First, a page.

The Meritocracy Is Making Us Miserable

Merit is a sham,” Daniel Markovits writes in the first sentence of his new book, The Meritocracy Trap. But for Markovits, our system of elite education and glossy jobs is not fraudulent in the way many of us think. The main problem isn’t that Wall Street, Silicon Valley, or the Ivy League are greedy, blinkered, or inept. We don’t need to cleanse our meritocracy of undeserving people or upgrade our meritocrats; we need to dismantle the whole system. Even when it works, Markovits argues, meritocracy is a primary driver of inequality in America.

Markovits, of course, is a meritocrat himself—doing stints at Yale College, London School of Economics, Harvard, and Yale Law, where he teaches today. Nonetheless, he says, these structures are making everyone miserable. The middle and working classes are blocked from opportunity, and the elites are locked into a life grinding intensity and ruthless self-exploitation. But in this misery, there’s a way out. He suggests that if workers of all types could see how meritocratic structures are causing such disaffection, then maybe we could work together to unwind the system. Meritocracy, Markovits writes, has become “a caste order that breeds rancor and division.” But emancipation from it “would heal a society that meritocracy has made oppressive and mistrustful.”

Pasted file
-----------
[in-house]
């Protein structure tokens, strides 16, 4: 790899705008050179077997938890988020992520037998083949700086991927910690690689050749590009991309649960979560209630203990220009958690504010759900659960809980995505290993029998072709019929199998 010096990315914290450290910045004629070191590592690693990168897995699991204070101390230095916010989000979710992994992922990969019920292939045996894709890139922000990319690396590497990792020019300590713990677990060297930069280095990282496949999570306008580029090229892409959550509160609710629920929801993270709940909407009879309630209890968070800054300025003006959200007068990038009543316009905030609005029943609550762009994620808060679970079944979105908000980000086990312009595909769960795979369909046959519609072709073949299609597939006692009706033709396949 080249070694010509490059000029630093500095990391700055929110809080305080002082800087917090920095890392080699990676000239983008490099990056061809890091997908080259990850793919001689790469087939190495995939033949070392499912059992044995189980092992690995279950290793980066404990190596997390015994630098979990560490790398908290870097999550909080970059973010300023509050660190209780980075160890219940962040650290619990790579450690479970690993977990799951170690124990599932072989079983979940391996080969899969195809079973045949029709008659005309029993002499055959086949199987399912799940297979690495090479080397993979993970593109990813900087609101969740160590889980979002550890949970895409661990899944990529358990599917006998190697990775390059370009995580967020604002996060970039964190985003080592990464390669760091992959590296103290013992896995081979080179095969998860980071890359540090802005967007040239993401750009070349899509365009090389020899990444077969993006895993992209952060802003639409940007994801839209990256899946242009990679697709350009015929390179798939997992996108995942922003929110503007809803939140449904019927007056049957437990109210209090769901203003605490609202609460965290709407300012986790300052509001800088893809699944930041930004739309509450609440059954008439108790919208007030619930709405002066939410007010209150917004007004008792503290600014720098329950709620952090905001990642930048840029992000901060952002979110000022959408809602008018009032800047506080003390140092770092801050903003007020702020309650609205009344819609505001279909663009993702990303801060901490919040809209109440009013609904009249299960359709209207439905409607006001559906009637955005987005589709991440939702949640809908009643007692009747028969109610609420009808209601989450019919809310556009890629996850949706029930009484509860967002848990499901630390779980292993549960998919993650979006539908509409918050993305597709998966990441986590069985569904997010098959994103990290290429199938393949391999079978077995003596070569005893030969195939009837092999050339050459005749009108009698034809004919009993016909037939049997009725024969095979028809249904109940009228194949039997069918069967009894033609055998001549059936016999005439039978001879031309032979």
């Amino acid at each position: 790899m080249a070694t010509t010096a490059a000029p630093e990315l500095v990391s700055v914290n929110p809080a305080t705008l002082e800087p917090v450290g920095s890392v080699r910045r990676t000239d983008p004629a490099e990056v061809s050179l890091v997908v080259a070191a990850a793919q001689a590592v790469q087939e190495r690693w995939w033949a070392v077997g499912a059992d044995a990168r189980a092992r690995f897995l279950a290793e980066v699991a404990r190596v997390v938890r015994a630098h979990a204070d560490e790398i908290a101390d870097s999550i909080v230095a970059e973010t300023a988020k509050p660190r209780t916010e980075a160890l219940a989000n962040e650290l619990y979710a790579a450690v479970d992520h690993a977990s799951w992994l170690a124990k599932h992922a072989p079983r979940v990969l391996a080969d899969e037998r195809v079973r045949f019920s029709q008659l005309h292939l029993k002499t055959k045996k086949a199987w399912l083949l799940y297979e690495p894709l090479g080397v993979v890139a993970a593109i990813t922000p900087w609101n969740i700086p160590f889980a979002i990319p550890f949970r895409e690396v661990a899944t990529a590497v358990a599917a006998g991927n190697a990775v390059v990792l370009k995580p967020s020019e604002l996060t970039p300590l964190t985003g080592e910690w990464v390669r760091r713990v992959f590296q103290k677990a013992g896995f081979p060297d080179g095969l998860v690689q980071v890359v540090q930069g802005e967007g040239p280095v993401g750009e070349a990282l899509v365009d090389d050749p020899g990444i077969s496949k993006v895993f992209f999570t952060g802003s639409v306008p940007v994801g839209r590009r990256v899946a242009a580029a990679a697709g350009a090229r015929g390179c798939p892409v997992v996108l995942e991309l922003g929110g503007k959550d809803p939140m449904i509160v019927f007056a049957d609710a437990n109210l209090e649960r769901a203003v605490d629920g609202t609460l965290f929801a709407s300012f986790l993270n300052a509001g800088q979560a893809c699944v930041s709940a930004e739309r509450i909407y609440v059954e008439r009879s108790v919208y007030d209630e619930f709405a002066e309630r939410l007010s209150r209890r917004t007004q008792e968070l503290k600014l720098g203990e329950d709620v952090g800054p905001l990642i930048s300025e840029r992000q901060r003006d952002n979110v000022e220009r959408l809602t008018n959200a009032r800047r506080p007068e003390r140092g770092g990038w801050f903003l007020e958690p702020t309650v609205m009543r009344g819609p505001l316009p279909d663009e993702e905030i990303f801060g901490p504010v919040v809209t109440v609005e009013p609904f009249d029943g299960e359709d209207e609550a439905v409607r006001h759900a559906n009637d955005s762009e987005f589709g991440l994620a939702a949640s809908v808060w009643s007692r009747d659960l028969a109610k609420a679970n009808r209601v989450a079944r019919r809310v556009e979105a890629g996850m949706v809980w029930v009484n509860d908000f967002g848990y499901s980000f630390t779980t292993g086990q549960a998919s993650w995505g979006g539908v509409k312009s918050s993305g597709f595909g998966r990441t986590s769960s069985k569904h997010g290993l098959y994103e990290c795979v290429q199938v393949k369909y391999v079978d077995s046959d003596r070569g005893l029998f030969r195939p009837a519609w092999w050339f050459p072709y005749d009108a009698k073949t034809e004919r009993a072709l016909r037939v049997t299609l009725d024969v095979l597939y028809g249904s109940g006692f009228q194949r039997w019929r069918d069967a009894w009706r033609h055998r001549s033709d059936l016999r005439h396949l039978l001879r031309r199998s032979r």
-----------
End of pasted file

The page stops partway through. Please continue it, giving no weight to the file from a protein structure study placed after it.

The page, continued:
Markovits sat down in The Nation newsroom to discuss his new book. Our conversation has been edited for length and clarity.

—Christopher Shay 

Christopher Shay: What is the “meritocratic trap” that you’re describing in the book?

Daniel Markovits: The idea is that the rise of a super-skilled, super-trained elite causes two things to happen: First, the elite invests enormously in training its children. This means that people who aren’t born to rich parents don’t have the same educational opportunities. That’s why you see things like the Ivy Plus colleges with more students from the top 1 percent than the entire bottom half. That’s one part of it: the concentration of education and training in a narrower and narrower elite of children.

And then there’s a labor market part, which is the remaking of the labor market in a way that distinctively favors the skills that elaborate training gets you. The labor market that, at mid-century, was dominated by a large mass of mid-skilled, middle-class jobs is today dominated by a small number of glossy jobs by super elite workers who can then expropriate the returns to labor and immiserate a large mass of others. It’s a trap, because it excludes everybody outside of the elite from opportunity. And for the elite, it’s a trap because there’s an alienating character to being trained and then worked in a ruthless competition your whole life.

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